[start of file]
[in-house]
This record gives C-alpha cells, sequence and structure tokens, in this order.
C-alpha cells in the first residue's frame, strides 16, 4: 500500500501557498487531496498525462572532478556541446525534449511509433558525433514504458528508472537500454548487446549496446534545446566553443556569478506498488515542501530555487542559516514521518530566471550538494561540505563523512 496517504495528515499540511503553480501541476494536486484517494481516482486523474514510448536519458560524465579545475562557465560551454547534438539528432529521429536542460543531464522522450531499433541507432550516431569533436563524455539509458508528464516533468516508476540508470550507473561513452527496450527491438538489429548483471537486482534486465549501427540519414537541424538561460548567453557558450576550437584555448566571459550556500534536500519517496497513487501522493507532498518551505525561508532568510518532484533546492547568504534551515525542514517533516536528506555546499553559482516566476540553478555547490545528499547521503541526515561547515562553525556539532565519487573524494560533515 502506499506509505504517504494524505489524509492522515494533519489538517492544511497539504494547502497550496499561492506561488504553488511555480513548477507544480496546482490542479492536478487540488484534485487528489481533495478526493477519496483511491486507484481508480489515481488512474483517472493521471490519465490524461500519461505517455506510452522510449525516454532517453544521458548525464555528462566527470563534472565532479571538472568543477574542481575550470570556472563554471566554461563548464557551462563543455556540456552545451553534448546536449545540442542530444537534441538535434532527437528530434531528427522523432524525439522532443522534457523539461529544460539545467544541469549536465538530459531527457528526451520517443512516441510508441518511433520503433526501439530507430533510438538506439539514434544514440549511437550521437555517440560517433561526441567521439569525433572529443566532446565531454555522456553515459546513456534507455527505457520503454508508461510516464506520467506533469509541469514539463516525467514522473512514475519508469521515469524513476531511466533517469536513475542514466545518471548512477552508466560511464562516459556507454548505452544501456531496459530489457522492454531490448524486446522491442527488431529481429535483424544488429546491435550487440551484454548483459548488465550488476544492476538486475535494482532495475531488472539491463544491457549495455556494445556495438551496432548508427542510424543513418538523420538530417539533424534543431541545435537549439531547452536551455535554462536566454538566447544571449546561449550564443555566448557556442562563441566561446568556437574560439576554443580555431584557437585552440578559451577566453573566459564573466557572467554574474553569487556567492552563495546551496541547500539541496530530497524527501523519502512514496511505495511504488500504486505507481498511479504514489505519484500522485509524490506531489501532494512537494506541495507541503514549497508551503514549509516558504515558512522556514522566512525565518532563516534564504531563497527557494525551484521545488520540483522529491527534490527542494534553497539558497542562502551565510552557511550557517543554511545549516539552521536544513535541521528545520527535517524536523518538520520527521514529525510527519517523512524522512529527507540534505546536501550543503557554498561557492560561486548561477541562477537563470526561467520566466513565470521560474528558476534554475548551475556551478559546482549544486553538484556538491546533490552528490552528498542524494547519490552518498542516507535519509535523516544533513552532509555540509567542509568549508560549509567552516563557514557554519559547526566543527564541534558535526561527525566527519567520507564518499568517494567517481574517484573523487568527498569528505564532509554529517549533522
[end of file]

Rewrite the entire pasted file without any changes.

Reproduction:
[in-house]
This record gives C-alpha cells, sequence and structure tokens, in this order.
C-alpha cells in the first residue's frame, strides 16, 4: 500500500501557498487531496498525462572532478556541446525534449511509433558525433514504458528508472537500454548487446549496446534545446566553443556569478506498488515542501530555487542559516514521518530566471550538494561540505563523512 496517504495528515499540511503553480501541476494536486484517494481516482486523474514510448536519458560524465579545475562557465560551454547534438539528432529521429536542460543531464522522450531499433541507432550516431569533436563524455539509458508528464516533468516508476540508470550507473561513452527496450527491438538489429548483471537486482534486465549501427540519414537541424538561460548567453557558450576550437584555448566571459550556500534536500519517496497513487501522493507532498518551505525561508532568510518532484533546492547568504534551515525542514517533516536528506555546499553559482516566476540553478555547490545528499547521503541526515561547515562553525556539532565519487573524494560533515 502506499506509505504517504494524505489524509492522515494533519489538517492544511497539504494547502497550496499561492506561488504553488511555480513548477507544480496546482490542479492536478487540488484534485487528489481533495478526493477519496483511491486507484481508480489515481488512474483517472493521471490519465490524461500519461505517455506510452522510449525516454532517453544521458548525464555528462566527470563534472565532479571538472568543477574542481575550470570556472563554471566554461563548464557551462563543455556540456552545451553534448546536449545540442542530444537534441538535434532527437528530434531528427522523432524525439522532443522534457523539461529544460539545467544541469549536465538530459531527457528526451520517443512516441510508441518511433520503433526501439530507430533510438538506439539514434544514440549511437550521437555517440560517433561526441567521439569525433572529443566532446565531454555522456553515459546513456534507455527505457520503454508508461510516464506520467506533469509541469514539463516525467514522473512514475519508469521515469524513476531511466533517469536513475542514466545518471548512477552508466560511464562516459556507454548505452544501456531496459530489457522492454531490448524486446522491442527488431529481429535483424544488429546491435550487440551484454548483459548488465550488476544492476538486475535494482532495475531488472539491463544491457549495455556494445556495438551496432548508427542510424543513418538523420538530417539533424534543431541545435537549439531547452536551455535554462536566454538566447544571449546561449550564443555566448557556442562563441566561446568556437574560439576554443580555431584557437585552440578559451577566453573566459564573466557572467554574474553569487556567492552563495546551496541547500539541496530530497524527501523519502512514496511505495511504488500504486505507481498511479504514489505519484500522485509524490506531489501532494512537494506541495507541503514549497508551503514549509516558504515558512522556514522566512525565518532563516534564504531563497527557494525551484521545488520540483522529491527534490527542494534553497539558497542562502551565510552557511550557517543554511545549516539552521536544513535541521528545520527535517524536523518538520520527521514529525510527519517523512524522512529527507540534505546536501550543503557554498561557492560561486548561477541562477537563470526561467520566466513565470521560474528558476534554475548551475556551478559546482549544486553538484556538491546533490552528490552528498542524494547519490552518498542516507535519509535523516544533513552532509555540509567542509568549508560549509567552516563557514557554519559547526566543527564541534558535526561527525566527519567520507564518499568517494567517481574517484573523487568527498569528505564532509554529517549533522